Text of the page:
Once a staple at Hong Kong Airport, Singapore Airlines’ A380s won’t be returning under the much-anticipated travel bubble between the countries. The decision comes as the airline remains optimistic about the travel bubble becoming a framework for reopening international travel. The future of the A380 remains in question as Singapore Airlines retired seven more this quarter.
No A380s in the travel bubble
In an analyst call this week, Singapore Airlines confirmed that the A380 wouldn’t be making a comeback on the Hong Kong-Singapore travel bubble. The decision is largely based on a wait-and-see approach regarding the rules and success of the route.
The airline’s Executive VP of Commercial Lee Lik Hsin said, “We do have to take into account the immediate consideration the government regulators will have in approving such a bubble, and being experimental we can expect some level of conservatism. So the ability to put our biggest passenger aircraft onto the bubble route, I think you can ensure that won’t be the case.“
Singapore Airlines’ A380s seat anywhere between 379 and 471 passengers, depending on the configuration. With details about the travel bubble still in the works, it’s unlikely the airline will pull these aircraft out of long-term storage
Optimism about the travel bubble
While the A380 won’t come back for the travel bubble, Singapore Airlines remains very optimistic about the bubble’s success. In the briefing, CEO Goh Choon Phong said the bubble is now being finalized and will serve as a great example of how travel can open up safely for everyone. According to the South China Morning Post, details about the bubble could be released as soon as tomorrow.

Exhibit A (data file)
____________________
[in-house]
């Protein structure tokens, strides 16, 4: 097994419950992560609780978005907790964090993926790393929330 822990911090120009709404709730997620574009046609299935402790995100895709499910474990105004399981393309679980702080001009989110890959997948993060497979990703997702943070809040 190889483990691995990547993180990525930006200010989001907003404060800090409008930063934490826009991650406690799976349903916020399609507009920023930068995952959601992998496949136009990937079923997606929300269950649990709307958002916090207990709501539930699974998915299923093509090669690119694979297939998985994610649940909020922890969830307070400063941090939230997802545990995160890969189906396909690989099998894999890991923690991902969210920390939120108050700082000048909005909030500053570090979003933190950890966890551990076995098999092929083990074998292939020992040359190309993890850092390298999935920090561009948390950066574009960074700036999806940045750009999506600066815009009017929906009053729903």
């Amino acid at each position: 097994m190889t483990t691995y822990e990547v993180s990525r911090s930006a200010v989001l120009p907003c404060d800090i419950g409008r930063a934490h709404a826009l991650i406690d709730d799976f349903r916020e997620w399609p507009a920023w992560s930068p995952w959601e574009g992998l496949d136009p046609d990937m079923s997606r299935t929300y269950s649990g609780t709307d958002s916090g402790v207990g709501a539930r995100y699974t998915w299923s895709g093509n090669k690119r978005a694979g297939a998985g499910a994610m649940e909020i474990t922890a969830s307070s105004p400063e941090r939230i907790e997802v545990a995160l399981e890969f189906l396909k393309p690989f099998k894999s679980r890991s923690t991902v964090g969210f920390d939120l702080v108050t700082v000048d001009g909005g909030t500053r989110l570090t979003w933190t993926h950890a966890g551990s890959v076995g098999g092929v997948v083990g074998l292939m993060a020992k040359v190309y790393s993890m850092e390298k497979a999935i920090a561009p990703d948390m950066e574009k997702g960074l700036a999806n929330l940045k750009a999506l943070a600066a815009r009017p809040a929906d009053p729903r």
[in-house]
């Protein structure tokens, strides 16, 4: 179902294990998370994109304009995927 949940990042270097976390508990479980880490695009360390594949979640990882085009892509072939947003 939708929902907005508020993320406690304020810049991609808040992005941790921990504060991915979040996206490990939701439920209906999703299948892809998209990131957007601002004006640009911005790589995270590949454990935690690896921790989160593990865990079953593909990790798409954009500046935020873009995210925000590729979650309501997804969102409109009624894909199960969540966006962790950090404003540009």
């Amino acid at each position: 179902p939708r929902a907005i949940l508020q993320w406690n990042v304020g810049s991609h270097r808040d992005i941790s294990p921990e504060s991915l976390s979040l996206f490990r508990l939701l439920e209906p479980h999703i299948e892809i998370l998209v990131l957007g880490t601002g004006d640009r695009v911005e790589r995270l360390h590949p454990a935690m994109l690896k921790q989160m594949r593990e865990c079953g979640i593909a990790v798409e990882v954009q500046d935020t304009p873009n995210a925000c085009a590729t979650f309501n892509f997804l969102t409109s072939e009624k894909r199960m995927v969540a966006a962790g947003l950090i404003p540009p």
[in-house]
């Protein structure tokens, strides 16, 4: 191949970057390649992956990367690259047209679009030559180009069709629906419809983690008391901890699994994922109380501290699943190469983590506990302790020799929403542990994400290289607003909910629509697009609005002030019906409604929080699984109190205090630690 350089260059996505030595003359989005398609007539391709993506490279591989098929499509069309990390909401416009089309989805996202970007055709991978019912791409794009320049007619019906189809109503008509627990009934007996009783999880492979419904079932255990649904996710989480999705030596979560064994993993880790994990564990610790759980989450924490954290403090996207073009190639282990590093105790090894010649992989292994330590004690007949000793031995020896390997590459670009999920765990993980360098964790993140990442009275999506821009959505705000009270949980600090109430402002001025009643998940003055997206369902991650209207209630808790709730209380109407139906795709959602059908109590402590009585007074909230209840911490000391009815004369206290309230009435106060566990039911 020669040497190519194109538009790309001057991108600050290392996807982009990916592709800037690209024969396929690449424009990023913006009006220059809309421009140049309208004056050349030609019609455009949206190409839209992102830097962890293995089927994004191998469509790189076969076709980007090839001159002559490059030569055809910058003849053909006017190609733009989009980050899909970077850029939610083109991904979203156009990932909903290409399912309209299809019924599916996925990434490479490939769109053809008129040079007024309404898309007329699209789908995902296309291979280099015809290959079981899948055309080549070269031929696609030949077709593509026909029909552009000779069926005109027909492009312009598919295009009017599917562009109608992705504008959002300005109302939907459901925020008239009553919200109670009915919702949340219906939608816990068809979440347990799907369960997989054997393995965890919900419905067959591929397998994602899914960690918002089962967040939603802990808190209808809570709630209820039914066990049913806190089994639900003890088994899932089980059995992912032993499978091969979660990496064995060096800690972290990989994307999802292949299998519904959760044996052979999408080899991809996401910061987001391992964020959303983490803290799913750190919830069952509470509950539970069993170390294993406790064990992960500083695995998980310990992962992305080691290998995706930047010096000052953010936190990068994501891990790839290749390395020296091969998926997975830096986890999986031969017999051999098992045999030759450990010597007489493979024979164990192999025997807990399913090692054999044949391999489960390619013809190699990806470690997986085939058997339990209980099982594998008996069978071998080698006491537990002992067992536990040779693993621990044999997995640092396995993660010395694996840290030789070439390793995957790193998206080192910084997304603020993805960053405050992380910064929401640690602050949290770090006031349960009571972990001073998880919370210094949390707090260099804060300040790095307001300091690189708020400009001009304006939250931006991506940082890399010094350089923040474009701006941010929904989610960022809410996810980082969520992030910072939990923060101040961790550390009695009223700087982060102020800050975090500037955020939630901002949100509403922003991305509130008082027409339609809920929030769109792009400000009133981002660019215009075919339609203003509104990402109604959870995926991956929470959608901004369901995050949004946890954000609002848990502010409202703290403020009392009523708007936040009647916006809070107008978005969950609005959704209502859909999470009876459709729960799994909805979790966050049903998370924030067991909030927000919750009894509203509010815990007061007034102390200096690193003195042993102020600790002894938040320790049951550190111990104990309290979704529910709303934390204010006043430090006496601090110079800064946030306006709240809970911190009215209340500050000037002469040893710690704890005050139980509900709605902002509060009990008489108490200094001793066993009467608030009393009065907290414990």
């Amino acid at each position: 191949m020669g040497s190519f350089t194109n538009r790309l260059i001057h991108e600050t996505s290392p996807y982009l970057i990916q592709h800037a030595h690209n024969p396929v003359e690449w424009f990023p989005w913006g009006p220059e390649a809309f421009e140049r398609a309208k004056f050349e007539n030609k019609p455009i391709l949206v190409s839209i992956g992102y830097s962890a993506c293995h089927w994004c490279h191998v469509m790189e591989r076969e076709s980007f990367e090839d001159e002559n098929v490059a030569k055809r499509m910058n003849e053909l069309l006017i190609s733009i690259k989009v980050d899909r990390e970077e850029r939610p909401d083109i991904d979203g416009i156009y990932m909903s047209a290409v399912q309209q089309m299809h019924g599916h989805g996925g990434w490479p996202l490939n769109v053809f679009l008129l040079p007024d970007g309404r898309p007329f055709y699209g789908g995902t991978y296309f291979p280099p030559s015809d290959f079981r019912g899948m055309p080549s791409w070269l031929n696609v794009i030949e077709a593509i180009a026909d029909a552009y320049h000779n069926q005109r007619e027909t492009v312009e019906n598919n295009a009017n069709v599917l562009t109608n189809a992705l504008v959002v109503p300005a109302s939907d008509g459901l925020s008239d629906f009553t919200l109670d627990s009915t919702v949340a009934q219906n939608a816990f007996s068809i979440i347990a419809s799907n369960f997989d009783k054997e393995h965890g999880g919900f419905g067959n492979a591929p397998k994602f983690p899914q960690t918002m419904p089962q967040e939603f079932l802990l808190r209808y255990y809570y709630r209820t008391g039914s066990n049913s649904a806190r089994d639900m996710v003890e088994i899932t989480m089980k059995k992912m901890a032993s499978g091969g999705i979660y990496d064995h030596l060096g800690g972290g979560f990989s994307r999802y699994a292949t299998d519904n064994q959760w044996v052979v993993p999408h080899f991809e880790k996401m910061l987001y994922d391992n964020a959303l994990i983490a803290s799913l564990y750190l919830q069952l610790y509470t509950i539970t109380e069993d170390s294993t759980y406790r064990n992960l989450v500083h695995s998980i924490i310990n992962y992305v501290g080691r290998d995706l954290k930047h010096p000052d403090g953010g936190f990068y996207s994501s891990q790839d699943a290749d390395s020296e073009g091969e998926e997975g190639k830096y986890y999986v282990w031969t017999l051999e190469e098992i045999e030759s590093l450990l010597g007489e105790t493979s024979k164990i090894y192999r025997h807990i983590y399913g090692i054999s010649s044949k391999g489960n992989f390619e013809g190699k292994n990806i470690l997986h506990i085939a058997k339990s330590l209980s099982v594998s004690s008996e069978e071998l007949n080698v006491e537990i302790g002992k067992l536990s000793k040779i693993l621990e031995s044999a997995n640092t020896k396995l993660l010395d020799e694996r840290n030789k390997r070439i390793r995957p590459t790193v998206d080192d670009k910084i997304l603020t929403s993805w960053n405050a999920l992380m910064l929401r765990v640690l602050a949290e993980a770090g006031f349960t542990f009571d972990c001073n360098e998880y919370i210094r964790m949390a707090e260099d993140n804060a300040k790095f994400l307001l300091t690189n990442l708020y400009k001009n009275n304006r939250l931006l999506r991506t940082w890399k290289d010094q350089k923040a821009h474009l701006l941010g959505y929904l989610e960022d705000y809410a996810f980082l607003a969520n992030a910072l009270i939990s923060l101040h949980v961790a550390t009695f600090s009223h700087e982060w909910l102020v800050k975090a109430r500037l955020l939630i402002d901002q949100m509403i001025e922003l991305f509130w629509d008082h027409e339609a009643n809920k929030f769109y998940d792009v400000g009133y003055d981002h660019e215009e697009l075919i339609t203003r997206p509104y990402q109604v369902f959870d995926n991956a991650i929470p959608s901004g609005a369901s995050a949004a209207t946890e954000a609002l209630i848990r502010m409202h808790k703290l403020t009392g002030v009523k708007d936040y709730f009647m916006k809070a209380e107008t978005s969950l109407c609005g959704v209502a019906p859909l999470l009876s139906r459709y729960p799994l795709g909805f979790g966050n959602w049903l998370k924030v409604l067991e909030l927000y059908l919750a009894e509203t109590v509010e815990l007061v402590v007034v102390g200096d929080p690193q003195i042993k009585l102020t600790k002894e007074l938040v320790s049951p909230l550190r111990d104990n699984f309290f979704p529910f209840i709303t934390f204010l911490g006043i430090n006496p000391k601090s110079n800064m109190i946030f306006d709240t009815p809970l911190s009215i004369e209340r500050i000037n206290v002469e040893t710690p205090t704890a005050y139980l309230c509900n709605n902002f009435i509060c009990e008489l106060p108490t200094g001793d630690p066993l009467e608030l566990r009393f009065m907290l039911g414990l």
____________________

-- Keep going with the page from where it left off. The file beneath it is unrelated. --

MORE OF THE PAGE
With both islands only seeing cases in the single digits, a travel bubble will be a huge boost to the aviation and hospitality industry. Singapore Airlines reported a loss of S$3.5bn ($2.6bn) for the first half of 2020, while competitor Cathay Pacific faces similar struggles to stay afloat. A travel bubble has generated much excitement among residents and airlines alike, with hopes for robust demand.
Which aircraft will fly to Hong Kong?
With the A380 out, Singapore Airlines will likely use a smaller aircraft on the route. Currently, the 337-seat 787-10 is flying the daily rotation between the cities. The travel bubble’s expected demand will likely see a 303-seat A350-900 or even the more premium 264-seat 777-300ER added back to the route.
With details as soon as this week, we can expect a flurry of airline announcements about new flights between the cities. However, the A380 will not be making the flying between the cities for at least the foreseeable future.
Which aircraft do you think will return on the Singapore-Hong Kong route? Let us know in the comments below!